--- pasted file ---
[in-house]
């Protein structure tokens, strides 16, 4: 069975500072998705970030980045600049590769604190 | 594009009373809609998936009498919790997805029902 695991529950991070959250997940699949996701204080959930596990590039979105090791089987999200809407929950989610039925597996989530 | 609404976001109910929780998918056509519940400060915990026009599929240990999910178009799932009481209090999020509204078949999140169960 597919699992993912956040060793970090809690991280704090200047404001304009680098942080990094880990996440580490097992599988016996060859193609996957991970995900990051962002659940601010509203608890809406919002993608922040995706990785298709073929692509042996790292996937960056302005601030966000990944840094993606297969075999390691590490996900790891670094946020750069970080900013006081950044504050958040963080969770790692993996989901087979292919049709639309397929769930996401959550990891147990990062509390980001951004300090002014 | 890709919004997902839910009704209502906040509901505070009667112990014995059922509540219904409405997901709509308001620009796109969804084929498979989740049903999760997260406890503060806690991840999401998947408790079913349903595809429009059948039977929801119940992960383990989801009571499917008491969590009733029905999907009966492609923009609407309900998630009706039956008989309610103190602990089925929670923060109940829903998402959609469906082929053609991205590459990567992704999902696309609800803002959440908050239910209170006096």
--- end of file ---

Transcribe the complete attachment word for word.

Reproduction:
[in-house]
């Protein structure tokens, strides 16, 4: 069975500072998705970030980045600049590769604190 | 594009009373809609998936009498919790997805029902 695991529950991070959250997940699949996701204080959930596990590039979105090791089987999200809407929950989610039925597996989530 | 609404976001109910929780998918056509519940400060915990026009599929240990999910178009799932009481209090999020509204078949999140169960 597919699992993912956040060793970090809690991280704090200047404001304009680098942080990094880990996440580490097992599988016996060859193609996957991970995900990051962002659940601010509203608890809406919002993608922040995706990785298709073929692509042996790292996937960056302005601030966000990944840094993606297969075999390691590490996900790891670094946020750069970080900013006081950044504050958040963080969770790692993996989901087979292919049709639309397929769930996401959550990891147990990062509390980001951004300090002014 | 890709919004997902839910009704209502906040509901505070009667112990014995059922509540219904409405997901709509308001620009796109969804084929498979989740049903999760997260406890503060806690991840999401998947408790079913349903595809429009059948039977929801119940992960383990989801009571499917008491969590009733029905999907009966492609923009609407309900998630009706039956008989309610103190602990089925929670923060109940829903998402959609469906082929053609991205590459990567992704999902696309609800803002959440908050239910209170006096």